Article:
6. #16

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    Having this issue again - can start in gear and release the clutch to move but can't shift while running -

  7. #17
    Join Date
    Nov 2021
    Location
    Niagara
    Posts
    48

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    Clutch adjustment on these things is basic in the sense that you turn the adjustment bolt on the upper housing until the clutch pedal has about 1/2" of free play (grab and wiggle). This way you know the release bearing is not engaged when the pedal is at rest (won't last long otherwise). If you can't change gears when running you need more throw - which tells me you have way too much free play in your pedal or you have air in your lines.

    If your pedal has normal free play, you might have to push fluid through the lines (bung and a tiny bit of air pressure) if you are concerned about air.

    I rerouted my clutch hard lines to go straight down to the slave with a couple of bends to accommodate engine vibration. It is far simpler to bleed as bubbles go straight up and out.

    Are you double clutching?

  8. #18
    Join Date
    Jul 2020
    Location
    UK
    Posts
    313

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    Check that neither of the cross pins in the coupling sleeve between the release bearing housing and the operating shaft where it passes through the rubber grommet, have not broken . Often one end can break vastly reducing the amount of available movement . Item 65 is the pin and 64 the coupling sleeve , This is a picture of an early s2A but the principal is the same and the pins now often have a head on one end and just one split pin the other, also the spring 68 was deleted later on. I have had this happen a couple of times over the years. The pin being in two pieces and still in situ, so not obvious it was broken .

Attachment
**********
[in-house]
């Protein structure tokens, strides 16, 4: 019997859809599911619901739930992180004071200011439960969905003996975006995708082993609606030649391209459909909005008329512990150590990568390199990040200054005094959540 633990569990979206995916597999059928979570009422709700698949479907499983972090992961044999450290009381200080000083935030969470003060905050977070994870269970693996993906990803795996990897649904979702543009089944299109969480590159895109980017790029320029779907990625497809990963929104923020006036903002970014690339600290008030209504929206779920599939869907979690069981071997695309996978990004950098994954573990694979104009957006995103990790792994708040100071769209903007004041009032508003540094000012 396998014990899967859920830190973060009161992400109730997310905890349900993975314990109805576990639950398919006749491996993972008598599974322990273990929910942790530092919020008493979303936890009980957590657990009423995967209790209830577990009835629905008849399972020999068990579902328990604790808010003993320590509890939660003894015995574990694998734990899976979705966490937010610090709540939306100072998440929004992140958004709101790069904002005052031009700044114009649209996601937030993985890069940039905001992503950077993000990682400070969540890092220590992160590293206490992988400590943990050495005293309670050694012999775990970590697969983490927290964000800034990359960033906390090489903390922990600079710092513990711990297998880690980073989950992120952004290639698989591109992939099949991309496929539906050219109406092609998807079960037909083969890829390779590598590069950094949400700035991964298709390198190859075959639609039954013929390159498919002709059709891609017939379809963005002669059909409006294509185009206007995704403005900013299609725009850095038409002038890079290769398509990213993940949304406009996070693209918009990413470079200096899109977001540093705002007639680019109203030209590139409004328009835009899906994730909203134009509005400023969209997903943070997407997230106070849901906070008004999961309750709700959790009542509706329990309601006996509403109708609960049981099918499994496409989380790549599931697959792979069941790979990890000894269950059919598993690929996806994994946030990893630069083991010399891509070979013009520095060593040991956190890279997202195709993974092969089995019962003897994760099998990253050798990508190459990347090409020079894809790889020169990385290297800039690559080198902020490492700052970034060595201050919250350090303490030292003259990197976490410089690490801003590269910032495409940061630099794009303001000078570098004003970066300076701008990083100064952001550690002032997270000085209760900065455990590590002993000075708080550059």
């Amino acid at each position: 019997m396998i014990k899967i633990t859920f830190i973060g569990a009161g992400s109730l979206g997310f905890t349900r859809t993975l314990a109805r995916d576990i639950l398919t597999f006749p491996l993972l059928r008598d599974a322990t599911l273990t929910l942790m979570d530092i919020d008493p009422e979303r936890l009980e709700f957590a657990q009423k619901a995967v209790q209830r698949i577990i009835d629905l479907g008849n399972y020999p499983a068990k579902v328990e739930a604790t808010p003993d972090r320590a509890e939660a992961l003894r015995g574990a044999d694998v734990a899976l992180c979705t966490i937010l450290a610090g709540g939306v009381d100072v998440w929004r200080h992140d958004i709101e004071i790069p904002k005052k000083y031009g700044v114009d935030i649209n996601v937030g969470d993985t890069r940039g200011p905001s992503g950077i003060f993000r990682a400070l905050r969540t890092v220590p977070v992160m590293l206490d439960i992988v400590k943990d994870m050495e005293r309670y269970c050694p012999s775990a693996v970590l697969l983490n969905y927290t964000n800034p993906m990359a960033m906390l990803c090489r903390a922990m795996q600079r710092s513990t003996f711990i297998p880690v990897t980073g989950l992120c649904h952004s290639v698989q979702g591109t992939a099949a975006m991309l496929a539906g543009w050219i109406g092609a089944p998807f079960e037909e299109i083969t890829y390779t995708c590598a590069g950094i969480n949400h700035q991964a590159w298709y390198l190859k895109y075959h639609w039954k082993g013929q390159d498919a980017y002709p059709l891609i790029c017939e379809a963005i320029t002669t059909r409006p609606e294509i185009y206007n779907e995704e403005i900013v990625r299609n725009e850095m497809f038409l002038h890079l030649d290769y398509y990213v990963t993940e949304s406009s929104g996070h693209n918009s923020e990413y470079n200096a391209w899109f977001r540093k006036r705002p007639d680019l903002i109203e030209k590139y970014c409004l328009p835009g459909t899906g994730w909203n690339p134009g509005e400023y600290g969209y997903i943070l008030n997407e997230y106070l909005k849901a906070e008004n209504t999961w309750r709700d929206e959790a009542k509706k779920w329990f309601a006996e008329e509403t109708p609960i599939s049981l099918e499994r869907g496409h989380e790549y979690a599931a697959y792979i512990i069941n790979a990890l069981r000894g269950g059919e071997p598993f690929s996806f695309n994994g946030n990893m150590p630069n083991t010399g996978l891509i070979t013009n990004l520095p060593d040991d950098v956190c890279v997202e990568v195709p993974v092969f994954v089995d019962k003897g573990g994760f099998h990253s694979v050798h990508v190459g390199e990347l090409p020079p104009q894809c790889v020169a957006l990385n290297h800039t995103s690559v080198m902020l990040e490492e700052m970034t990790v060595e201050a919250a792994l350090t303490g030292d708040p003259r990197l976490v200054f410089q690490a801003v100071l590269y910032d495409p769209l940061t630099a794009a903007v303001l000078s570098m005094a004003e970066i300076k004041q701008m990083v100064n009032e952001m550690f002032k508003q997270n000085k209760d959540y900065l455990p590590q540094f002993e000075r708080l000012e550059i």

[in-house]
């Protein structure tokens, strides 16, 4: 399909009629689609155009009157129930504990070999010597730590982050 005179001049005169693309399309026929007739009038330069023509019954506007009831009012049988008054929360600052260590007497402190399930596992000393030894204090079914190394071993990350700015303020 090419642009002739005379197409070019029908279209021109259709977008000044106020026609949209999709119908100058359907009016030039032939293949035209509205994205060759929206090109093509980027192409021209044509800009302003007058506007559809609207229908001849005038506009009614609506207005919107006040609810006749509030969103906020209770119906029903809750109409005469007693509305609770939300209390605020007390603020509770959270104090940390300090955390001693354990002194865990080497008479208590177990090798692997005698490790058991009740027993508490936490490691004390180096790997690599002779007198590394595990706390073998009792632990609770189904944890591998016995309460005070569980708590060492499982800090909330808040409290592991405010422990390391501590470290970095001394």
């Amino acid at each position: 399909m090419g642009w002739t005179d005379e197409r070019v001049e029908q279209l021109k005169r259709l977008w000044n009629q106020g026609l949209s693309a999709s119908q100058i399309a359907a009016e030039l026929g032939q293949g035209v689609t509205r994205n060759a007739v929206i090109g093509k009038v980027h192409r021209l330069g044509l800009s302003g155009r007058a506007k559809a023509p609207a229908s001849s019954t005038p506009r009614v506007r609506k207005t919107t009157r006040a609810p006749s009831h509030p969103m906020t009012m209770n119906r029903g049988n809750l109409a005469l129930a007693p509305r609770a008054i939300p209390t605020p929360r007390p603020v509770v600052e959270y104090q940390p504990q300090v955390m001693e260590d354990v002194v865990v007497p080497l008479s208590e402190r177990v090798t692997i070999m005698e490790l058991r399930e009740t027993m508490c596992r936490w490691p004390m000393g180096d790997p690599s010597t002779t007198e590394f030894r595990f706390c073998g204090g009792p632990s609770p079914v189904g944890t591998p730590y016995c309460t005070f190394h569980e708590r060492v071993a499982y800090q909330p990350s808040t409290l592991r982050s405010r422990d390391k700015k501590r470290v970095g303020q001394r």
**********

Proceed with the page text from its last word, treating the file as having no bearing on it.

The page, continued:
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  9. #19

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    Thanks - Yeah I've gone through the green book settings and just can't seem to get it - I'll double check the pins. One thing that I keep getting turned around on is the master cylinder setting. Should I slack those off and set the pedal with the adjustment bolt in the end of the housing and then tighten the lockups on the master to suit?

    If there was major internal clutch damage do you think it would still engage as it is releaseed when started in gear? I'm tempted to separate the engine and tranny again but thinking it may be a waste.


    Yes for double clutch when I remember

    Quote Originally Posted by biffidum View Post
    Clutch adjustment on these things is basic in the sense that you turn the adjustment bolt on the upper housing until the clutch pedal has about 1/2" of free play (grab and wiggle). This way you know the release bearing is not engaged when the pedal is at rest (won't last long otherwise). If you can't change gears when running you need more throw - which tells me you have way too much free play in your pedal or you have air in your lines.

    If your pedal has normal free play, you might have to push fluid through the lines (bung and a tiny bit of air pressure) if you are concerned about air.

    I rerouted my clutch hard lines to go straight down to the slave with a couple of bends to accommodate engine vibration. It is far simpler to bleed as bubbles go straight up and out.

    Are you double clutching?